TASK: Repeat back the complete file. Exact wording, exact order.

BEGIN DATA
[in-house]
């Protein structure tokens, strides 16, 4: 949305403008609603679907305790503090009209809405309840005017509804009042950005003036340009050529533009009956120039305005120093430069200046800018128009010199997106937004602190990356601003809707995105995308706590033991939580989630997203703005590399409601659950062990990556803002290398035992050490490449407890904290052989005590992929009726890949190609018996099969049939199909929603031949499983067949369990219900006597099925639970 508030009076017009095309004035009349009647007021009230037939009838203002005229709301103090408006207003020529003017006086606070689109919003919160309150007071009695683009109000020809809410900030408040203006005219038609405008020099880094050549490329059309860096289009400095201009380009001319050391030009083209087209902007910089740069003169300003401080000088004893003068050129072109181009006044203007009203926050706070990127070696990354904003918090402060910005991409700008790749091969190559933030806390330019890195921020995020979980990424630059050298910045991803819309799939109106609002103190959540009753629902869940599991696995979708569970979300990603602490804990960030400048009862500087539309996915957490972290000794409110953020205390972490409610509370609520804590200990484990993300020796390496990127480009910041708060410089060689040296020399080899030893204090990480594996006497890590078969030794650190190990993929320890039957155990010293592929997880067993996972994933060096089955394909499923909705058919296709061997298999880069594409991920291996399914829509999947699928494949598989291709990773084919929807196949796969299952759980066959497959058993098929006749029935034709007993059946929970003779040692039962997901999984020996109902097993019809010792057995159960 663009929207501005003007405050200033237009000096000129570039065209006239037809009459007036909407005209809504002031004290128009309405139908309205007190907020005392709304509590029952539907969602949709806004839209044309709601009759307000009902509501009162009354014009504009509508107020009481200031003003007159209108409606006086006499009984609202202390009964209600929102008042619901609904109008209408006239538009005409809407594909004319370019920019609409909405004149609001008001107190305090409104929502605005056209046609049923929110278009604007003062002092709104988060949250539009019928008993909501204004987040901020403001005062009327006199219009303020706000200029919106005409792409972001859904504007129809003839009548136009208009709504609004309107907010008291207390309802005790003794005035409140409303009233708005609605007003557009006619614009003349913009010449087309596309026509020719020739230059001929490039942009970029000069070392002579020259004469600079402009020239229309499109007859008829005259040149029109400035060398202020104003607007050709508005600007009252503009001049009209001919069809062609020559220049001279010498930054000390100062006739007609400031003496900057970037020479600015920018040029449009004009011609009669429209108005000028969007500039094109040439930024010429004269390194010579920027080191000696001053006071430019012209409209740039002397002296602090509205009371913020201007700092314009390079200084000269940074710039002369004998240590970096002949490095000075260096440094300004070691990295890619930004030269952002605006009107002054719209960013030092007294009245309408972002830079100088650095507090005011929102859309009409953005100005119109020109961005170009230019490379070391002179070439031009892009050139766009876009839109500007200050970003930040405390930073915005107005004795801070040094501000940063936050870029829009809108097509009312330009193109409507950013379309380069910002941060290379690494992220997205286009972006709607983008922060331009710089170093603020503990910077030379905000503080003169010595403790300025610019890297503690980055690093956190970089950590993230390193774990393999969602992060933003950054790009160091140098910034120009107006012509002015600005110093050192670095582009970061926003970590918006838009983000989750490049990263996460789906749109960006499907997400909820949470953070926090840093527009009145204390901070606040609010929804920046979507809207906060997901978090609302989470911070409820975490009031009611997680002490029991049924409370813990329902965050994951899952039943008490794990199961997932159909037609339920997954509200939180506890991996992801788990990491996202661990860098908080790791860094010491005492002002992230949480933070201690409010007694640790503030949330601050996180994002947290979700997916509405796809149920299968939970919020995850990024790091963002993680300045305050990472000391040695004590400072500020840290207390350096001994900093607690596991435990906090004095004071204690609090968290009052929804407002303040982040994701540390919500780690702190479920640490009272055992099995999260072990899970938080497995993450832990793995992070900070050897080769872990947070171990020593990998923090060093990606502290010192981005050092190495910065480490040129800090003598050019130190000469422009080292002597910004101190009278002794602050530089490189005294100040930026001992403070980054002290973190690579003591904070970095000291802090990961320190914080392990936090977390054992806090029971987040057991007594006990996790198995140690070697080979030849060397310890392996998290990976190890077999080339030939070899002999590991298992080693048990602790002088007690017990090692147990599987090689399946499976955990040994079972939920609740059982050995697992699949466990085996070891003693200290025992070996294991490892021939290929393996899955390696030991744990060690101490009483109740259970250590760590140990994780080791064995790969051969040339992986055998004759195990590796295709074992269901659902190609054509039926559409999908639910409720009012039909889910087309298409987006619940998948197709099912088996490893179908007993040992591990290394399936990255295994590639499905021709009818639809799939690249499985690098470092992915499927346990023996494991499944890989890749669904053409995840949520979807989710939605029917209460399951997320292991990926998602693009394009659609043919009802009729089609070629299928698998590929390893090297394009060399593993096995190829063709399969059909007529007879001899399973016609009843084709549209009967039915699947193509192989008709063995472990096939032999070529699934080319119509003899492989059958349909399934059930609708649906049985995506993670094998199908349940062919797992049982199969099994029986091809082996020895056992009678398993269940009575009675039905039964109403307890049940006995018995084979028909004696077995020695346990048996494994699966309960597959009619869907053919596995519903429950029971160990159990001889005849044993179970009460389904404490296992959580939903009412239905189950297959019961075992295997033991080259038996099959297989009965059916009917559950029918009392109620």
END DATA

[in-house]
């Protein structure tokens, strides 16, 4: 949305403008609603679907305790503090009209809405309840005017509804009042950005003036340009050529533009009956120039305005120093430069200046800018128009010199997106937004602190990356601003809707995105995308706590033991939580989630997203703005590399409601659950062990990556803002290398035992050490490449407890904290052989005590992929009726890949190609018996099969049939199909929603031949499983067949369990219900006597099925639970 508030009076017009095309004035009349009647007021009230037939009838203002005229709301103090408006207003020529003017006086606070689109919003919160309150007071009695683009109000020809809410900030408040203006005219038609405008020099880094050549490329059309860096289009400095201009380009001319050391030009083209087209902007910089740069003169300003401080000088004893003068050129072109181009006044203007009203926050706070990127070696990354904003918090402060910005991409700008790749091969190559933030806390330019890195921020995020979980990424630059050298910045991803819309799939109106609002103190959540009753629902869940599991696995979708569970979300990603602490804990960030400048009862500087539309996915957490972290000794409110953020205390972490409610509370609520804590200990484990993300020796390496990127480009910041708060410089060689040296020399080899030893204090990480594996006497890590078969030794650190190990993929320890039957155990010293592929997880067993996972994933060096089955394909499923909705058919296709061997298999880069594409991920291996399914829509999947699928494949598989291709990773084919929807196949796969299952759980066959497959058993098929006749029935034709007993059946929970003779040692039962997901999984020996109902097993019809010792057995159960 663009929207501005003007405050200033237009000096000129570039065209006239037809009459007036909407005209809504002031004290128009309405139908309205007190907020005392709304509590029952539907969602949709806004839209044309709601009759307000009902509501009162009354014009504009509508107020009481200031003003007159209108409606006086006499009984609202202390009964209600929102008042619901609904109008209408006239538009005409809407594909004319370019920019609409909405004149609001008001107190305090409104929502605005056209046609049923929110278009604007003062002092709104988060949250539009019928008993909501204004987040901020403001005062009327006199219009303020706000200029919106005409792409972001859904504007129809003839009548136009208009709504609004309107907010008291207390309802005790003794005035409140409303009233708005609605007003557009006619614009003349913009010449087309596309026509020719020739230059001929490039942009970029000069070392002579020259004469600079402009020239229309499109007859008829005259040149029109400035060398202020104003607007050709508005600007009252503009001049009209001919069809062609020559220049001279010498930054000390100062006739007609400031003496900057970037020479600015920018040029449009004009011609009669429209108005000028969007500039094109040439930024010429004269390194010579920027080191000696001053006071430019012209409209740039002397002296602090509205009371913020201007700092314009390079200084000269940074710039002369004998240590970096002949490095000075260096440094300004070691990295890619930004030269952002605006009107002054719209960013030092007294009245309408972002830079100088650095507090005011929102859309009409953005100005119109020109961005170009230019490379070391002179070439031009892009050139766009876009839109500007200050970003930040405390930073915005107005004795801070040094501000940063936050870029829009809108097509009312330009193109409507950013379309380069910002941060290379690494992220997205286009972006709607983008922060331009710089170093603020503990910077030379905000503080003169010595403790300025610019890297503690980055690093956190970089950590993230390193774990393999969602992060933003950054790009160091140098910034120009107006012509002015600005110093050192670095582009970061926003970590918006838009983000989750490049990263996460789906749109960006499907997400909820949470953070926090840093527009009145204390901070606040609010929804920046979507809207906060997901978090609302989470911070409820975490009031009611997680002490029991049924409370813990329902965050994951899952039943008490794990199961997932159909037609339920997954509200939180506890991996992801788990990491996202661990860098908080790791860094010491005492002002992230949480933070201690409010007694640790503030949330601050996180994002947290979700997916509405796809149920299968939970919020995850990024790091963002993680300045305050990472000391040695004590400072500020840290207390350096001994900093607690596991435990906090004095004071204690609090968290009052929804407002303040982040994701540390919500780690702190479920640490009272055992099995999260072990899970938080497995993450832990793995992070900070050897080769872990947070171990020593990998923090060093990606502290010192981005050092190495910065480490040129800090003598050019130190000469422009080292002597910004101190009278002794602050530089490189005294100040930026001992403070980054002290973190690579003591904070970095000291802090990961320190914080392990936090977390054992806090029971987040057991007594006990996790198995140690070697080979030849060397310890392996998290990976190890077999080339030939070899002999590991298992080693048990602790002088007690017990090692147990599987090689399946499976955990040994079972939920609740059982050995697992699949466990085996070891003693200290025992070996294991490892021939290929393996899955390696030991744990060690101490009483109740259970250590760590140990994780080791064995790969051969040339992986055998004759195990590796295709074992269901659902190609054509039926559409999908639910409720009012039909889910087309298409987006619940998948197709099912088996490893179908007993040992591990290394399936990255295994590639499905021709009818639809799939690249499985690098470092992915499927346990023996494991499944890989890749669904053409995840949520979807989710939605029917209460399951997320292991990926998602693009394009659609043919009802009729089609070629299928698998590929390893090297394009060399593993096995190829063709399969059909007529007879001899399973016609009843084709549209009967039915699947193509192989008709063995472990096939032999070529699934080319119509003899492989059958349909399934059930609708649906049985995506993670094998199908349940062919797992049982199969099994029986091809082996020895056992009678398993269940009575009675039905039964109403307890049940006995018995084979028909004696077995020695346990048996494994699966309960597959009619869907053919596995519903429950029971160990159990001889005849044993179970009460389904404490296992959580939903009412239905189950297959019961075992295997033991080259038996099959297989009965059916009917559950029918009392109620």